At first glance, carbon offsetting seems like a good way for us to limit our impact on the environment. In practice, however, the situation is much more complicated.
We'll explore what is carbon offsetting, why it's not a silver bullet solution for climate change, and what role it could play in a business' net zero transition.
What is carbon offsetting?
Carbon offsetting involves ‘balancing out’ your greenhouse gas emissions by donating to or investing in schemes that reduce emissions elsewhere.
For example, Business X wants to offset the CO2e emitted by their company flights, and so invests money in a renewables project.
Thanks to their investment, that renewable energy project is then, theoretically, able to prevent an equivalent amount of CO2e from being pumped into the atmosphere by fossil fuels—thus 'cancelling out' Business X's carbon emissions.
Sounds pretty good, right?
What’s bad about carbon offsetting?
How nice would it be if carbon offsetting were the answer to climate change? Unfortunately, that's simply not the case—actually, it has the potential to make things worse.
“A newly-planted tree can take as many as 20 years to capture the amount of CO2 that a carbon-offset scheme promises. We would have to plant and protect a massive number of trees for decades to offset even a fraction of global emissions.” (Greenpeace)
As the above quote succinctly captures, a lot of the offsetting programmes out there currently focus on tree planting. And hey, we love trees—the more of 'em, the better. But paying to plant a tree that'll take decades to capture the amount of CO2e you're pumping into the atmosphere today simply doesn't work.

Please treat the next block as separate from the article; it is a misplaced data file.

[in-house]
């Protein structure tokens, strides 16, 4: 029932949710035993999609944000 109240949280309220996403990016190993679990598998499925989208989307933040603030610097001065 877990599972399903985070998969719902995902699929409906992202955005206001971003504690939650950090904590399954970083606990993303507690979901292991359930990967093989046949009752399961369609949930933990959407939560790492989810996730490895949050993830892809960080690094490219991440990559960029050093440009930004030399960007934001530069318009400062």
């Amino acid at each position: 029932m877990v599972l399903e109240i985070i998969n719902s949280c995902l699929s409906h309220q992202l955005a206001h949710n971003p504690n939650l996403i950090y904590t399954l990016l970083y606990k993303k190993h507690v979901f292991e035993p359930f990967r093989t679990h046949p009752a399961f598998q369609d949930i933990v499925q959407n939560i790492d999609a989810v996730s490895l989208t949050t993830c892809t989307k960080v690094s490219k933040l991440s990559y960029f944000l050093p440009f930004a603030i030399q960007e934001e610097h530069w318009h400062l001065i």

Moreover, tree planting schemes do not class as a 'permanent' offset. A permanent carbon offset means that the carbon is captured and fully guaranteed to never again be released into the atmosphere. Tree planting schemes are very vulnerable to reversals that would see the carbon being re-released into the atmosphere, due to wildfires or commercial clear-cutting.
Also, tree planting projects that don't plant native species or take local biodiversity into account can actually inflict further harm on the environment.
That being said, there are definitely carbon offsetting schemes that aren't centred around tree planting, which is well-documented in this Guardian article on the offsetting debate.
Critics of offsetting, however, maintain that regardless of what these schemes do, the basic premise of offsetting—i.e. paying money to 'negate' harmful behaviours—prevents people and companies from doing the real work of reducing their emissions.
What’s good about carbon offsetting?
Clearly, we harbour some healthy skepticism towards carbon offsetting. However, that's not to say carbon offsetting doesn't have a part to play in getting us to net zero! The problem thus far has been that carbon offsetting has played an outsized role in many companies' decarbonisation strategies. When done thoughtfully, it can have a positive impact.
First and foremost, according to standards set out by the Science Based Targets Initiative, carbon offsetting can only count towards a company's net zero target once they've reduced their carbon emissions by at least 90%. They can only offset the last 10% with permanent carbon removal and storage projects.
Therefore, valid, permanent offsetting projects can help businesses balance out their non-reducible residual emissions. This mechanism has the potential to financially support eco-businesses and projects that are working to combat the climate crisis and those most vulnerable to its affects.
This isn't to say that companies need to wait until they've hit all their long-term targets before they start paying into carbon removal projects! Plenty are doing so already, while also working to reduce their emissions.